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Polygraph Plays a Key Role as a Containment Tool for Convicted Sex Offenders in the Community

NCJ Number
Polygraph Volume: 31 Issue: 4 Dated: 2002 Pages: 240-253
Date Published
14 pages

This article presents further findings and information from a federally funded study evaluating the effectiveness of the post-conviction polygraph exam as a monitoring and behavior containment tool for convicted adult sex offenders.


Building from previous research conducted by the Colorado Division of Criminal Justice for the National Institute of Justice which described the containment approach for the case management of adult sex offenders on probation and parole, a five-part strategy each representing a fundamental element of effective management of adult sex offenders, a recent study, sponsored by the National Institute of Justice, found these same fundamental elements, as well as the polygraph as a containment tool must be present to maximize the effects of risk management efforts. This article reports on additional findings and information learned while conducting the polygraph study. Findings confirmed that the “containment approach” which includes the use of the polygraph is an effective model for the management of convicted adult sex offenders in the community. Findings from the polygraph study indicated: (1) 53 percent of probation and parole agencies had specialized sex offender caseloads; (2) the polygraph took an average of 2 hours with an average price cost of $200; (3) the idea for agencies to use the polygraph predominantly originated from treatment providers; (4) of the agencies using the polygraph in 1998, 43 percent had not had polygraph-specific training; (5) 26 percent of all sex offenders received the polygraph; (6) 64 percent regularly used the polygraph to monitor compliance, 52 percent to obtain a sexual history, and 46 percent when the offender was in denial about the current conviction; (7) 52 percent of the agencies used the polygraph when there was suspicion, hunch, or a red flag followed by 30 percent for a critical incident; and (8) 55 percent of the agencies have been using the polygraph for 0 to 4 years, followed by 28 percent for 5 to 9 years. With the polygraph sometimes considered controversial, probation and parole supervisors provided feedback on whether or not the polygraph’s use was important and had changed the way sex offenders were managed. Three out of four or 76 percent of the respondents reported that the use of post-conviction polygraph enhances knowledge of the offender and 67 percent said that it led to better case management and supervision. Figures and references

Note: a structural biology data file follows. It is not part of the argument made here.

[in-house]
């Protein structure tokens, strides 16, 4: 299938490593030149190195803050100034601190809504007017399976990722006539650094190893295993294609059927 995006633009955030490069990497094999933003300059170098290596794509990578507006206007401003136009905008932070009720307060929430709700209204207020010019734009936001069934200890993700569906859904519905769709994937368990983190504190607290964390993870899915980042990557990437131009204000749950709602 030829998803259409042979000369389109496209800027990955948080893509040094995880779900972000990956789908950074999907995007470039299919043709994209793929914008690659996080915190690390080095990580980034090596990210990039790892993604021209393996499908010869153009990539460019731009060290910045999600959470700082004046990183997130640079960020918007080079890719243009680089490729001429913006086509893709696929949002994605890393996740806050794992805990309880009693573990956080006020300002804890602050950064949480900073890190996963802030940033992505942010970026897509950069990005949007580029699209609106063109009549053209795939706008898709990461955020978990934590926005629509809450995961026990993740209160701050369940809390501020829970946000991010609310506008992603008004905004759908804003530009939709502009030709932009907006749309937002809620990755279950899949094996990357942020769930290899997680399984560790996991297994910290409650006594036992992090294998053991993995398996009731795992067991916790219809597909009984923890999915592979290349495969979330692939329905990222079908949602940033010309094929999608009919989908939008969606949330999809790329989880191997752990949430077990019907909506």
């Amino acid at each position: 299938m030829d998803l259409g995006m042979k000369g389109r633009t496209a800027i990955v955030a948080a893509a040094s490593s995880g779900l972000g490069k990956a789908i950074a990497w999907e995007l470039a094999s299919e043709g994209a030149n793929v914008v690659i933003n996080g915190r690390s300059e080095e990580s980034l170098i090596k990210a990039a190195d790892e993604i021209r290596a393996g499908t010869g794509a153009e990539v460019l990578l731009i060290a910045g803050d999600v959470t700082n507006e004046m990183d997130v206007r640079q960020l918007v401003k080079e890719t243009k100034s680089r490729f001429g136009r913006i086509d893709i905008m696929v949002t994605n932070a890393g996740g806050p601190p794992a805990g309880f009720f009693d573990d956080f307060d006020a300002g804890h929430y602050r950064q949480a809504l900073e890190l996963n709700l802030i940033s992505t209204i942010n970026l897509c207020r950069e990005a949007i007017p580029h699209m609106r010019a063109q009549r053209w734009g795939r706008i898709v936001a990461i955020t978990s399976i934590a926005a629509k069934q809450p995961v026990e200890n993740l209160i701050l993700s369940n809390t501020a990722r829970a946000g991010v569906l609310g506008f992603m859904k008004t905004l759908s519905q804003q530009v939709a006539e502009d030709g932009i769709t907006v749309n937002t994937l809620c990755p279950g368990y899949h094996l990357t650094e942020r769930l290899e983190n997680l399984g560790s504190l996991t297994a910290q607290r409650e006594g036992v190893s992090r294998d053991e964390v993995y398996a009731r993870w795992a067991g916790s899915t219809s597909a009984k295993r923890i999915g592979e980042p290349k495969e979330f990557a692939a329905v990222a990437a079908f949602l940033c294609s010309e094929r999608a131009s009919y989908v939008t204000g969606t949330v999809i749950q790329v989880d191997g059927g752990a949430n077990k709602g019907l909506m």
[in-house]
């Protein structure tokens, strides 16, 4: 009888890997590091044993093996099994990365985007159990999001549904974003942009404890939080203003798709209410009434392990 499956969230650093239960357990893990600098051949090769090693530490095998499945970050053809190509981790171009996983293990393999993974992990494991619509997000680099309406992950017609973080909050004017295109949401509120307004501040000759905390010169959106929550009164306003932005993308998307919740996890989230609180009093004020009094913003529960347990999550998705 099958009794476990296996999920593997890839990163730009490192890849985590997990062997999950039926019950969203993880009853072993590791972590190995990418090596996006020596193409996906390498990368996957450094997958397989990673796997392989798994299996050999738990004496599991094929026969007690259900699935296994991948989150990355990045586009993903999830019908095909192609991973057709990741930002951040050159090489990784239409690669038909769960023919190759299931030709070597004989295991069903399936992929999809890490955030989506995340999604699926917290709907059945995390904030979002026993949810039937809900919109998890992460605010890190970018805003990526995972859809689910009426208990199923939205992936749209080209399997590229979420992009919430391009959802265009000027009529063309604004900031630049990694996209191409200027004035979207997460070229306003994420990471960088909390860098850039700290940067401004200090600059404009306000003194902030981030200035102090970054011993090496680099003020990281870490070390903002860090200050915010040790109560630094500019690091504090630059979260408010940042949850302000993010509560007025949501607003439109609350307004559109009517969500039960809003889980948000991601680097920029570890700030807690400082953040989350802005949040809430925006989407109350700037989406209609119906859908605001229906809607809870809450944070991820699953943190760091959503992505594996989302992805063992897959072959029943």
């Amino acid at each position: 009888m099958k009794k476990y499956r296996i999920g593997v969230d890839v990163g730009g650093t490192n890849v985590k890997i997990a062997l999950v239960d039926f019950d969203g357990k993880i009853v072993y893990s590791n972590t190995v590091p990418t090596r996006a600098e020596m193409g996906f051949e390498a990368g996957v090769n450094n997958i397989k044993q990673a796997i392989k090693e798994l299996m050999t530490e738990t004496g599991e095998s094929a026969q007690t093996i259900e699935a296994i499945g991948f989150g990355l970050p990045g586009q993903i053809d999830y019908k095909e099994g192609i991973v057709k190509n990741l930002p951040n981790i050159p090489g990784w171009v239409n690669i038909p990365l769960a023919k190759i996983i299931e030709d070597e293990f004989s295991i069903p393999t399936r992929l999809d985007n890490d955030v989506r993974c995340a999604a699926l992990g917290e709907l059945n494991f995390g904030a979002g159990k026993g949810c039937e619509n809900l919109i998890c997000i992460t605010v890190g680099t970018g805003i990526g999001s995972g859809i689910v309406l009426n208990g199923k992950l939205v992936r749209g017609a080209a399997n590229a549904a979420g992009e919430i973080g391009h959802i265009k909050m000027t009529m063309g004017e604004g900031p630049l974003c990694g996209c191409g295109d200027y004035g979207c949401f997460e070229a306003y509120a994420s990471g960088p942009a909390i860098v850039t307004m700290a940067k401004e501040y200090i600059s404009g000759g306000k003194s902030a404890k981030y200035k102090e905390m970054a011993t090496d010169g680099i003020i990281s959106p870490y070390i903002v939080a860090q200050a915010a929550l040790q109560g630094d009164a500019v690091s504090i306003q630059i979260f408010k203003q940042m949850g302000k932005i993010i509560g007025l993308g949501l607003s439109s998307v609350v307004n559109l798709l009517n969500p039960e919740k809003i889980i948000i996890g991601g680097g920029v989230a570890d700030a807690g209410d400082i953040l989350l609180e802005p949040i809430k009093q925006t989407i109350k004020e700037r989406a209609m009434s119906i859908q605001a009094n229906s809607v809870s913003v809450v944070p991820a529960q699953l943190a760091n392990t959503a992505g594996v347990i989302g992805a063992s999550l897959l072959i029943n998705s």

Date Published: January 1, 2002